Dominican Academy Fete on the 28th

The St. Louis Cardinals will inaugurate their new baseball academy in the Dominican Republic on Monday, November 28. Vice President of Player Procurement Jeff Luhnow (pictured) and Cardinals Chairman of the Board and General Partner Bill DeWitt Jr. will preside.

The St. Louis Cardinals will inaugurate their new baseball academy in the Dominican Republic on Monday, November 28. The academy is located near Villa Mella, close to the international airport in Santo Domingo. The organization plans to use the facility as a base for its international player development.

The ceremony will include comments from Cardinals Chairman of the Board and General Partner Bill DeWitt Jr. and Vice President of Player Procurement Jeff Luhnow as well as government and local officials. A game will follow the ceremonies pitting Cardinals academy players versus the Phillies Dominican affiliate.

Before the Academy was announced, I asked Luhnow about the significant investment the organization is making. "It's one of the things that people don't realize that in addition to the payroll at the major league level, which is pretty big for a mid-market team, we are investing dollars in the international program, amateur scouting and other areas. That all adds up to a pretty big number. The owners, in my opinion, are very generous in allocation of dollars in all of those areas. It's really a balance that you need. You need to spend money on your current team, but you also need to spend money on the future. We are doing that now and feel pretty good about it.

The Cardinals have certain positions they will to focus on. "…the sort of players that we want to invest in; players that have a chance to make it to the big leagues, especially at those key positions, catcher and middle infield, and obviously, pitchers. We have a lot of pitchers down there that we are very excited about," Luhnow explained.

It is also about helping these young men prepare to eventually play in the United States or for life after baseball. "The kids we've signed down there have graduated from high school for the most part. We put in a program for them which is pretty comprehensive. They live in a house together. They train basically baseball from morning until afternoon. Then, they have an English program. They were going to an English instructor. We also had many of our coaching staff living there in the house with the players this winter. So, they were able to spend a lot of time with the players and talk about what it is like when you go to the States.

"We're going to put an education program into our new facility, which will encompass more than just English. It will also have components that will address what it is like to live in the United States; what these young kids who have never been abroad need to know and prepare them more generally for life, whether it is computer skills or how to get along with people, understanding social norms and all that sort of stuff. We're right now developing a full-blown educational program for these young men so that when they come to the United States, they're better prepared not only for the baseball side of life, but the rest of it.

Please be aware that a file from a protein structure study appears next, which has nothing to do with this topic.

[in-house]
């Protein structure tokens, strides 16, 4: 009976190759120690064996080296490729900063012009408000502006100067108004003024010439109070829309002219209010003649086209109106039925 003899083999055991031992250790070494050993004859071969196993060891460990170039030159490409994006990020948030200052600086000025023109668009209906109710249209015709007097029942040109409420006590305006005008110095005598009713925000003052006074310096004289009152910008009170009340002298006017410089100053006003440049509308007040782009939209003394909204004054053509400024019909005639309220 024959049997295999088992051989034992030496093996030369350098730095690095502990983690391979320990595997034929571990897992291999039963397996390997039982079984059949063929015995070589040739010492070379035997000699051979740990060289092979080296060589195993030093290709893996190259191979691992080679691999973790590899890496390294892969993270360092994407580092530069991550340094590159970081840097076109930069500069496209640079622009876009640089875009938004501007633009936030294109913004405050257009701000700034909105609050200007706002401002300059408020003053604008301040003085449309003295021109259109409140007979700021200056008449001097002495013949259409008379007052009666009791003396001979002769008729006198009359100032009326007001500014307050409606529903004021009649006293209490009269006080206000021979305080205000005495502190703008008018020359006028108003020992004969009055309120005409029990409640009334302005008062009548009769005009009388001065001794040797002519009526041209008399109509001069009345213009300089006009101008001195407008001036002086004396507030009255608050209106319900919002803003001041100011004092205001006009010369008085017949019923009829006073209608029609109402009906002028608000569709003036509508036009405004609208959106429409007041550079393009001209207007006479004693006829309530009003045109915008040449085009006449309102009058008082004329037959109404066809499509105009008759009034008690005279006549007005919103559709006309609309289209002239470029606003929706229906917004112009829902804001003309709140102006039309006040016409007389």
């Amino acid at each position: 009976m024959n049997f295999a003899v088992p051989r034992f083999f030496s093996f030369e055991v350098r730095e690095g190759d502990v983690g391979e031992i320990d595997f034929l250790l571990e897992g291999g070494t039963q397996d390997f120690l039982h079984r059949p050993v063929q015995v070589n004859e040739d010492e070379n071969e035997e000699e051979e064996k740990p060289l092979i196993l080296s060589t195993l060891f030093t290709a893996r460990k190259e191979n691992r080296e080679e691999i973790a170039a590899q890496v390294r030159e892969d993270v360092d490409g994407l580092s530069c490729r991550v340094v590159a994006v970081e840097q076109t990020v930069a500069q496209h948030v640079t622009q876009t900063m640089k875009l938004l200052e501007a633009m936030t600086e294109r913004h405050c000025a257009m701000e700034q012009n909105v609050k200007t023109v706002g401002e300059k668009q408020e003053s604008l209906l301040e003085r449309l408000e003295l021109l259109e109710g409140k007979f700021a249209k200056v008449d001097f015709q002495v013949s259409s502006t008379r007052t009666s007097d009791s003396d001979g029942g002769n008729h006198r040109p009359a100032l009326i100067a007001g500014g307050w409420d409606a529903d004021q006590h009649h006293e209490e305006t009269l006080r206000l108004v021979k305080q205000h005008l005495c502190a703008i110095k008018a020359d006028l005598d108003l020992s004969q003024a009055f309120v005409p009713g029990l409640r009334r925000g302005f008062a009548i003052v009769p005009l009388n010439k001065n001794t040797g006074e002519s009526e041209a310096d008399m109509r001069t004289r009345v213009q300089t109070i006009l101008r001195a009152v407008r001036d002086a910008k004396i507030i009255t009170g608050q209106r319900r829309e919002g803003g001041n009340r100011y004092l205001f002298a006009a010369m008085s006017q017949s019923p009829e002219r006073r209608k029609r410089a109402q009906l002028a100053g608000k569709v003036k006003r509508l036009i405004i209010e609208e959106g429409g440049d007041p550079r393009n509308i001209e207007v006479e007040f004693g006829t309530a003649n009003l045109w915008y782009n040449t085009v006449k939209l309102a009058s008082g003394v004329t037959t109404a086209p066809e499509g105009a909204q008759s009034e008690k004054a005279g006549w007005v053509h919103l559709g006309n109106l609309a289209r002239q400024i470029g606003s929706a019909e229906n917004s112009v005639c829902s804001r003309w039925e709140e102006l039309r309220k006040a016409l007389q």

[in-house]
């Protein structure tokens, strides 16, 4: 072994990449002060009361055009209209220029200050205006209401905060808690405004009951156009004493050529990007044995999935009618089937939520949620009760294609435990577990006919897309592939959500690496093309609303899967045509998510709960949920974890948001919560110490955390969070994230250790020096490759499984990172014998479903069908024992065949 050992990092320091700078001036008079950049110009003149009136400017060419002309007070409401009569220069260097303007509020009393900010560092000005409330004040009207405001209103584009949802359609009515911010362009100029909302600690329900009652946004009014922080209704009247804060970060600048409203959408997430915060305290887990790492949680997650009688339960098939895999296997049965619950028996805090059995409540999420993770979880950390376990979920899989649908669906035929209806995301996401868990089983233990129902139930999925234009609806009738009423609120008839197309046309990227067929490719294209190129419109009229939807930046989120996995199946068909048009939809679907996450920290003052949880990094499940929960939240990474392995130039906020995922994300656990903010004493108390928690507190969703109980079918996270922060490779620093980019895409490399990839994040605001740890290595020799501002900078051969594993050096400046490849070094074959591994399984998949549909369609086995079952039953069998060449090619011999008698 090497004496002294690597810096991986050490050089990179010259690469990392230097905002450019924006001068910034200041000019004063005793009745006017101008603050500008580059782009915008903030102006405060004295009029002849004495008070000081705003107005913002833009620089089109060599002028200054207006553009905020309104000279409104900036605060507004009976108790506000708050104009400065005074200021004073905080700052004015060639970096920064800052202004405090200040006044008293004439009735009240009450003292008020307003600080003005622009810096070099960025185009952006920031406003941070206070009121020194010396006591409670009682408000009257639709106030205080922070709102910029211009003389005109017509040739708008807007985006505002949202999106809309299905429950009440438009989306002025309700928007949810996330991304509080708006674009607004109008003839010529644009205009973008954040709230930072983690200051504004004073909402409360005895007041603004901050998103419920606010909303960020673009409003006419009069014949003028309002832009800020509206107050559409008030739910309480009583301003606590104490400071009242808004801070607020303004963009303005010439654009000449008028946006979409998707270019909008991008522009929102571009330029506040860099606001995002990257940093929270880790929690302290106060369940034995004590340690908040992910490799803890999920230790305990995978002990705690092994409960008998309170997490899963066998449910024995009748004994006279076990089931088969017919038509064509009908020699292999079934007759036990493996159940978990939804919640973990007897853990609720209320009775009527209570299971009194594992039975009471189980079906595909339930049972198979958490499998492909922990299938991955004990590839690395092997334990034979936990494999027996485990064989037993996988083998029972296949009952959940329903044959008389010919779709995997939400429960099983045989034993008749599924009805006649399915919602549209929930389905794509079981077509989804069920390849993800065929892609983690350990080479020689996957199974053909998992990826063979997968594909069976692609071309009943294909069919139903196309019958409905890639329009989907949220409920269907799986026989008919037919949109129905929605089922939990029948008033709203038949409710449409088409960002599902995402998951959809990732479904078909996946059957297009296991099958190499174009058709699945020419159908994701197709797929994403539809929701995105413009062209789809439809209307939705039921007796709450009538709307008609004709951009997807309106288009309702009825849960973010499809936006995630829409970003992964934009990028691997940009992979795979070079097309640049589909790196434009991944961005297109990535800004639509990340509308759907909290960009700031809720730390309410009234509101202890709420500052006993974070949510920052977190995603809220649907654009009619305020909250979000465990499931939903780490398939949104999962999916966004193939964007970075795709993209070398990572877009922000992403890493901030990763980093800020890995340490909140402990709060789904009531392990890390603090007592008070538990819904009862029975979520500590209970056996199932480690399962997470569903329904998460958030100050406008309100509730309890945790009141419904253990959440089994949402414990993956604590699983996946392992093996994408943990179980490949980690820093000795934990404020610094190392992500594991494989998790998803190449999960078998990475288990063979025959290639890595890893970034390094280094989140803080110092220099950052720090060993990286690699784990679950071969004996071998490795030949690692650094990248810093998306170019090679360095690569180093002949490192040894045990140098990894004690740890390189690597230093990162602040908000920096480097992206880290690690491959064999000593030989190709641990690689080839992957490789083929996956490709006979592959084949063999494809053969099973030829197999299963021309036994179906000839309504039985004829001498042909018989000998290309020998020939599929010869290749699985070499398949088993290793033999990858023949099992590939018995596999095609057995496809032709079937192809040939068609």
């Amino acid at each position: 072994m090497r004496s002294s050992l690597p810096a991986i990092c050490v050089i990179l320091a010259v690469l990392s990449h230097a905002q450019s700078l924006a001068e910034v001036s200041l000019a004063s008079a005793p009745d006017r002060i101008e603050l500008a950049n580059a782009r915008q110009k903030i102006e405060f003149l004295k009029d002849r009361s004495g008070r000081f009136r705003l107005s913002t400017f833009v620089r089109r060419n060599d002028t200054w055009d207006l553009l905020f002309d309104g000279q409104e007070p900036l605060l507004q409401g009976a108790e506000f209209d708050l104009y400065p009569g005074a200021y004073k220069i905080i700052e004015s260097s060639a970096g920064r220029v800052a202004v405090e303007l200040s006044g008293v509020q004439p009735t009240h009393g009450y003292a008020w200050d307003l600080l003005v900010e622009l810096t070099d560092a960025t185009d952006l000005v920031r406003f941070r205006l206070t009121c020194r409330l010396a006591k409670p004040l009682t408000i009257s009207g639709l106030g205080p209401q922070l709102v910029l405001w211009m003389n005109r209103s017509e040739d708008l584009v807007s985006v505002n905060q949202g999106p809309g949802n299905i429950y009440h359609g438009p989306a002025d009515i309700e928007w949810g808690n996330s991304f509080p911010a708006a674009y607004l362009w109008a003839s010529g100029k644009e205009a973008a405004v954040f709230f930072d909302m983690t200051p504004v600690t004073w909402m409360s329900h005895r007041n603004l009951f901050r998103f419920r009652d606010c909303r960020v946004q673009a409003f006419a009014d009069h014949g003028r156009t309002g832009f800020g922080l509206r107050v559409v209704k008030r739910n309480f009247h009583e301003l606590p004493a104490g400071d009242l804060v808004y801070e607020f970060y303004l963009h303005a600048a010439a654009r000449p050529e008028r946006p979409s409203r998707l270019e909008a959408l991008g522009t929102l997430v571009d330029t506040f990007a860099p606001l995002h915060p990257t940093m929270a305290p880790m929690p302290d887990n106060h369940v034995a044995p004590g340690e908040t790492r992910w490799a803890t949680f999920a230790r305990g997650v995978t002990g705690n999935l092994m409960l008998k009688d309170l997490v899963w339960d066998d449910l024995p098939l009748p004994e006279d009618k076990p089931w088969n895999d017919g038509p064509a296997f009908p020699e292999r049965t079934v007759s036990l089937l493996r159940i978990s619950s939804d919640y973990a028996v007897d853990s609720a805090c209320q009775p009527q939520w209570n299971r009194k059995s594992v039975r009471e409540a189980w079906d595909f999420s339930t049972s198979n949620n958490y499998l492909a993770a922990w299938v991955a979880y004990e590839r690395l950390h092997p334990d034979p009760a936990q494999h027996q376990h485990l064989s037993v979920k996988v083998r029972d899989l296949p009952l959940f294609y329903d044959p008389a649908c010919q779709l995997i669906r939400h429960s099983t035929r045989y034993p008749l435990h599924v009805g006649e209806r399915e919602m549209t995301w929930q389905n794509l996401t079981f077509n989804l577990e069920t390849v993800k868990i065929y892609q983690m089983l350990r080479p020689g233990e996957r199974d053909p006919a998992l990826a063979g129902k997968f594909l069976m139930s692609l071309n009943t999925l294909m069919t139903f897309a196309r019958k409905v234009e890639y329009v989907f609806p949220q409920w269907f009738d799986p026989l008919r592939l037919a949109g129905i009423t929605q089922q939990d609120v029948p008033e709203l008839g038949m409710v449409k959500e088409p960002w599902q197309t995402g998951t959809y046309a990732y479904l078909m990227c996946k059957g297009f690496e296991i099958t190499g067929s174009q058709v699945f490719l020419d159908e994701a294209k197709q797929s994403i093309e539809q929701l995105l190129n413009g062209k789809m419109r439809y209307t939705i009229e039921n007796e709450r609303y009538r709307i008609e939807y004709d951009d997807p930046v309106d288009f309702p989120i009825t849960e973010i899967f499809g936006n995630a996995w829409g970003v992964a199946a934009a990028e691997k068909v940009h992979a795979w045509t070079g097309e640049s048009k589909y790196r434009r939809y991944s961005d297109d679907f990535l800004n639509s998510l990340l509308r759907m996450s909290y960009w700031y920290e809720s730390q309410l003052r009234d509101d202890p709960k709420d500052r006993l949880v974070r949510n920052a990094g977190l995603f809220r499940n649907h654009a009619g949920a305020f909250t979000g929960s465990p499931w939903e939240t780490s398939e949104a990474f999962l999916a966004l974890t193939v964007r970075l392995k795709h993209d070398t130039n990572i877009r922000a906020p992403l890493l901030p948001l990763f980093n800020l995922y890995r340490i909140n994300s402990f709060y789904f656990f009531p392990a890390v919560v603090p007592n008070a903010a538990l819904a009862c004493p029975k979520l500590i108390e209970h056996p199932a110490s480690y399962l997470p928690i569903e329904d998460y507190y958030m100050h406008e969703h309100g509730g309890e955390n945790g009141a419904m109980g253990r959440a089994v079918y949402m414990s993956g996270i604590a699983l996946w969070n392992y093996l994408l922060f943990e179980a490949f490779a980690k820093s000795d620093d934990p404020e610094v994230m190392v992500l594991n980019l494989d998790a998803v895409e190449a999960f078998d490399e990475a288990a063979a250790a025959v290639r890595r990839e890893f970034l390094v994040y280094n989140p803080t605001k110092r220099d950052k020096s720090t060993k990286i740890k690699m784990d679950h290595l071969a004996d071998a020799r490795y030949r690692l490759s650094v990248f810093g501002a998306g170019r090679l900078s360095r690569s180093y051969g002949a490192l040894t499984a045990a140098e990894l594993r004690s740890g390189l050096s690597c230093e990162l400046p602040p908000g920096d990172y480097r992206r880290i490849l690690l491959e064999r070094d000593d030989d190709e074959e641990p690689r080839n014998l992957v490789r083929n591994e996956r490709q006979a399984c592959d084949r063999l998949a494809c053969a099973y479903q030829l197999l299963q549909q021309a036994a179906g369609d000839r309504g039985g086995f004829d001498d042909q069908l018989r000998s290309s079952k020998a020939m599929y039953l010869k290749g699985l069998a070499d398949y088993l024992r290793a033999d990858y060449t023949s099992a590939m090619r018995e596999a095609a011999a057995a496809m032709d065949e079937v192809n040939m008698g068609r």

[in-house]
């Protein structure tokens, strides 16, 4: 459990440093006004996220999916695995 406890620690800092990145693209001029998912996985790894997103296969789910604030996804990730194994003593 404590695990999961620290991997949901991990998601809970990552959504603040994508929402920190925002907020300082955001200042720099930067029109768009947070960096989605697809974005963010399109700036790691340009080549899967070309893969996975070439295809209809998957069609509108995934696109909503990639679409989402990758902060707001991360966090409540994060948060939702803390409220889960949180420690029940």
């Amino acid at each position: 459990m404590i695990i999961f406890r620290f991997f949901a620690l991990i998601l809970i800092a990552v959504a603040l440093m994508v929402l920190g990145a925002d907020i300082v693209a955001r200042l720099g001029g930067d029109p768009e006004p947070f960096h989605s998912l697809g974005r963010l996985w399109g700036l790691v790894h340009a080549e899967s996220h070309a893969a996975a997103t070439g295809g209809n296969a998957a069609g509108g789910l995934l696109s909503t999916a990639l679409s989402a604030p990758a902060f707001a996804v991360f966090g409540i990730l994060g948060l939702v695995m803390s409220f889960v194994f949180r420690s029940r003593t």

"We recognize that most of these players at the end of the day are not going to make it to the big leagues. And somewhere along the way, they are going to need to end the playing portion of their baseball days and move on to something else. A lot of them may stay involved in baseball one way or another. But, at least, we'd like to feel good about our contribution toward helping them become better prepared in life, regardless of whatever career path they choose."

A noble effort, but how do we know it will be successful? It turns out that Luhnow has done his homework. "I was involved in doing a comprehensive study of how every other team was approaching their international operations, both in terms of how many resources they were dedicating to it, how many dollars, what kind of people, but also their strategy in the country as how they were finding players, what kind of signing bonuses they would give and all of that stuff. So, we did all of that. We studied it. We worked out the model we wanted to pursue and we started pursuing it."

For those critical of the team's major league budget, Luhnow reminds us that this investment is being made with an eye on the future. "The way I think about it, in corporate America, it's the R&D pipeline. If you're a pharmaceuticals firm or an engineering firm, you've always got to invest in the future. That is what we are doing through this program."

Brian Walton can be reached via email at

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